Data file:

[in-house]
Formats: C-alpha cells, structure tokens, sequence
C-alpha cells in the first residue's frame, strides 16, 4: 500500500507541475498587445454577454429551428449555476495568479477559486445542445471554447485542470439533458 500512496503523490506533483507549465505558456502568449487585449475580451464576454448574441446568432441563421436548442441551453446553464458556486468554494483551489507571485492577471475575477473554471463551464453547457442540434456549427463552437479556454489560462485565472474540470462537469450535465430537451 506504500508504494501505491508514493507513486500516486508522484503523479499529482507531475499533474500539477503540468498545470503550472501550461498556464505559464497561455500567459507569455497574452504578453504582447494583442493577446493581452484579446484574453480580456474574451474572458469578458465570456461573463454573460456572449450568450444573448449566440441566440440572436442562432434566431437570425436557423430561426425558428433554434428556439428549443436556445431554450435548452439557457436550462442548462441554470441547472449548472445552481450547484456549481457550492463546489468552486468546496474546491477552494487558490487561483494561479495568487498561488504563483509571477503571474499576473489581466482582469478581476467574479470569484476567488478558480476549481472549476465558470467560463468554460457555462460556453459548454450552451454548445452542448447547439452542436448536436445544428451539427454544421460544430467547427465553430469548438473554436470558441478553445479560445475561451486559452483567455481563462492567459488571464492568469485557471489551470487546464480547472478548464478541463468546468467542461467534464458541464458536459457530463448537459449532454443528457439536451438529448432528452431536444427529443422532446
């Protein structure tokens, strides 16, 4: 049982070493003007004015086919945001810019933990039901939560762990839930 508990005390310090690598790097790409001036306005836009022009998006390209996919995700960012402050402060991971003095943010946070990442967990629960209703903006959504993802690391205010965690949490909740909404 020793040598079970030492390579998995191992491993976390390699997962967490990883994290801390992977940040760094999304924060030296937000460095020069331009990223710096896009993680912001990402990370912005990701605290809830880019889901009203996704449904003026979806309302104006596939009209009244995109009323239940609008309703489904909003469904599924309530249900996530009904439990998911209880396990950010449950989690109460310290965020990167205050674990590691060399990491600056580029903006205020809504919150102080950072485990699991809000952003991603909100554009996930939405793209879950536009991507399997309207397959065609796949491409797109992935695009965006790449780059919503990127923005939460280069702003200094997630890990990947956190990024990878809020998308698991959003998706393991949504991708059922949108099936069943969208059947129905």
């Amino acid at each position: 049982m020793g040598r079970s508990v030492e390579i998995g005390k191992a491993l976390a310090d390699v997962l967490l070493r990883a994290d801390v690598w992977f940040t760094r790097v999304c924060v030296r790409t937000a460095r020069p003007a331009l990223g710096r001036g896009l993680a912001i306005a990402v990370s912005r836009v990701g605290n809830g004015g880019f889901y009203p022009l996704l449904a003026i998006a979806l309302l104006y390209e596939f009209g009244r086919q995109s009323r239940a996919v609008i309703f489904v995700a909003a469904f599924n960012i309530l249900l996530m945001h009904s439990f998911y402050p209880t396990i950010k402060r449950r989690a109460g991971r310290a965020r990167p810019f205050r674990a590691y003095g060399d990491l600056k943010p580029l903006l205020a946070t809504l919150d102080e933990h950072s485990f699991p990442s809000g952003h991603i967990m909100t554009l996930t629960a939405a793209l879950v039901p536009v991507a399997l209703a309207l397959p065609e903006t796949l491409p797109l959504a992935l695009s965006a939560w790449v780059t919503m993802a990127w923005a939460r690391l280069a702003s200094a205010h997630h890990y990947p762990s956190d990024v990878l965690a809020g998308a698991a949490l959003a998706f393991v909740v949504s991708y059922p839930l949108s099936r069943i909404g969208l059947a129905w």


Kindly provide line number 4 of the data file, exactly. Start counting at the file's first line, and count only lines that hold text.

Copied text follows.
């Protein structure tokens, strides 16, 4: 049982070493003007004015086919945001810019933990039901939560762990839930 508990005390310090690598790097790409001036306005836009022009998006390209996919995700960012402050402060991971003095943010946070990442967990629960209703903006959504993802690391205010965690949490909740909404 020793040598079970030492390579998995191992491993976390390699997962967490990883994290801390992977940040760094999304924060030296937000460095020069331009990223710096896009993680912001990402990370912005990701605290809830880019889901009203996704449904003026979806309302104006596939009209009244995109009323239940609008309703489904909003469904599924309530249900996530009904439990998911209880396990950010449950989690109460310290965020990167205050674990590691060399990491600056580029903006205020809504919150102080950072485990699991809000952003991603909100554009996930939405793209879950536009991507399997309207397959065609796949491409797109992935695009965006790449780059919503990127923005939460280069702003200094997630890990990947956190990024990878809020998308698991959003998706393991949504991708059922949108099936069943969208059947129905």